That’s when I witnessed a kind of miracle.
The person standing next to me making perfect clods from the soft goo and winging them back at the enemy with surprising accuracy was none other than my silent country cousin, Cindy. She grinned and let go a throw that struck the windshield of the bulldozer where our opponents were hiding. They scattered like frightened birds.
Cindy had an unbelievable arm, it turned out, far more accurate than any of the boys on our side. Her finest moment came when she caught Randy Fulp with a fireball to his throwing arm and he let out a yelp, turned and led the retreat around the corner of the unfinished house.
By the time we climbed out of the creek, both of us were soaking wet and streaked with red clay mud.
We walked home together. I was pleased to learn she played softball on her junior high school softball team back home in Seagrove. She was also her class president.
My mother was not happy by the sight of us. She made me strip down to my orange-red underwear before she would let me back into the house. Cindy’s dress was equally filthy but she got to go inside and change.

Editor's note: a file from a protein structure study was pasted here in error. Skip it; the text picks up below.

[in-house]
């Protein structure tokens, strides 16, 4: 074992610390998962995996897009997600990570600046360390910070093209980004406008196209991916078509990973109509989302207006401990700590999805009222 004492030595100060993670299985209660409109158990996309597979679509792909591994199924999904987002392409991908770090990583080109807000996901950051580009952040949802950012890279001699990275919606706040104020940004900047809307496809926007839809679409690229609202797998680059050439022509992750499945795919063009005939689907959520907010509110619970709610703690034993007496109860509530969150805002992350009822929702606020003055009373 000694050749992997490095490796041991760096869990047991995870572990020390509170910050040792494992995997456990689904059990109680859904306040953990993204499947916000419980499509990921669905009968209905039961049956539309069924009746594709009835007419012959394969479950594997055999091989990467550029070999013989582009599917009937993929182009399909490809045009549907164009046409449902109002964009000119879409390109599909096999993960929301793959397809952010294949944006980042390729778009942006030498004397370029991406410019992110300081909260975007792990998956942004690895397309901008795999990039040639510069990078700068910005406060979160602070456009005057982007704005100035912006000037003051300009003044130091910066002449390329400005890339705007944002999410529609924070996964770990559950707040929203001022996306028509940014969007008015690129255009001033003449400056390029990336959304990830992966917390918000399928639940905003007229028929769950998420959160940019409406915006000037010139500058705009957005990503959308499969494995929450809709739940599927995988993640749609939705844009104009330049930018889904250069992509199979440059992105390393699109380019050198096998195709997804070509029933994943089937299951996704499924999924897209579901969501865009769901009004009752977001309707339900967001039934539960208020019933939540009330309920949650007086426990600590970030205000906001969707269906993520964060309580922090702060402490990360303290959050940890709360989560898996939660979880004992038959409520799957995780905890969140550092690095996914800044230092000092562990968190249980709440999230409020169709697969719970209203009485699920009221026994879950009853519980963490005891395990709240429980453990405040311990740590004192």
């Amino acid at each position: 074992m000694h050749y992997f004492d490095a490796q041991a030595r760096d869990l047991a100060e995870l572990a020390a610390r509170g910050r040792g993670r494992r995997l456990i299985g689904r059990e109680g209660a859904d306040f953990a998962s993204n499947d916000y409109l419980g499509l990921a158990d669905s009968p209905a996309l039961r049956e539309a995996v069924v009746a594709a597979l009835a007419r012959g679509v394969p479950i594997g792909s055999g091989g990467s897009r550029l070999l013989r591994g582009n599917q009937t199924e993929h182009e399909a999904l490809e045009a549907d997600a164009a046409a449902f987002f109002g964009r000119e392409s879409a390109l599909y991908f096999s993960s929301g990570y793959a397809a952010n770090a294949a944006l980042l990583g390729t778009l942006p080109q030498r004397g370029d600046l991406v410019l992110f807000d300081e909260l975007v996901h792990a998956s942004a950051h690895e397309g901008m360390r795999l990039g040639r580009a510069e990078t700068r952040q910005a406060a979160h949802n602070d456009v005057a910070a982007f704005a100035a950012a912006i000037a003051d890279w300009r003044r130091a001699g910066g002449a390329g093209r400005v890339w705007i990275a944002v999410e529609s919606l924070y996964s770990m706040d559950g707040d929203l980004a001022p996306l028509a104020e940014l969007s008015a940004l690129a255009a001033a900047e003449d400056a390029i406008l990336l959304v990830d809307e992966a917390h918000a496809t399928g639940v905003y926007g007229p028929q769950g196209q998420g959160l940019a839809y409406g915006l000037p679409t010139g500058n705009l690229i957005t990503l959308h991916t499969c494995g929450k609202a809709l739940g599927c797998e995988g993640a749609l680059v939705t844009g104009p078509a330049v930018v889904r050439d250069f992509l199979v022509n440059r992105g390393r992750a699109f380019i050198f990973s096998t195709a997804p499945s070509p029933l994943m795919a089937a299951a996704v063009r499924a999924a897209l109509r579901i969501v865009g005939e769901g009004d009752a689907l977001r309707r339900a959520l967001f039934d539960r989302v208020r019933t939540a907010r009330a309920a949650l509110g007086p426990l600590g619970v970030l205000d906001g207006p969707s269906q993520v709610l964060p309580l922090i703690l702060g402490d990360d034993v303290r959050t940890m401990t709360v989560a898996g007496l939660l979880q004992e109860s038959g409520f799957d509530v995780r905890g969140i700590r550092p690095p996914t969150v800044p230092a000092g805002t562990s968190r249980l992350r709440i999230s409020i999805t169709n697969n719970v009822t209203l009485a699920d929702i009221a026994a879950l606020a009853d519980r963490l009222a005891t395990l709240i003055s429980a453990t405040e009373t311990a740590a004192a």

The Great New Year’s Dirt Clod War was the topic of lunch that day. My grandmother was particularly amused, finding some relevant verse from Corinthians to justify such earthy violence.
Cindy and I sat together and, afterwards, watched the Rose Bowl on TV. I almost hated to see the country girl cousins — one at least — go home.
More than a decade passed before I saw Cindy again. We met at the last family reunion I attended before heading off to college. Cindy was playing softball on an all-star team that summer, already being recruited by several colleges in the state.
She had a boyfriend and was much prettier than I remembered. Not quite Della Jane Hockaday, mind you, but pretty close.
At one point she asked if I remembered the New Year’s Day we beat some kids across the creek in a dirt clod fight.
“Yes I do,” I replied. “My head is still ringing.”
She laughed. “At least we kicked their butts.”
I heard from Cindy a few years back. She was a new grandmother living in Indiana and had just finished reading a book I’d written about taking my young daughter and our elderly golden retriever on a 6,000-mile cross-country fly fishing and camping trip one summer. The book had just been made into a film. She asked me to autograph her copy of Faithful Travelers and mentioned that it was her favorite book.
I happily signed her book and sent it back, thanking her for saving my skin during the Great New Year’s Dirt Clod War.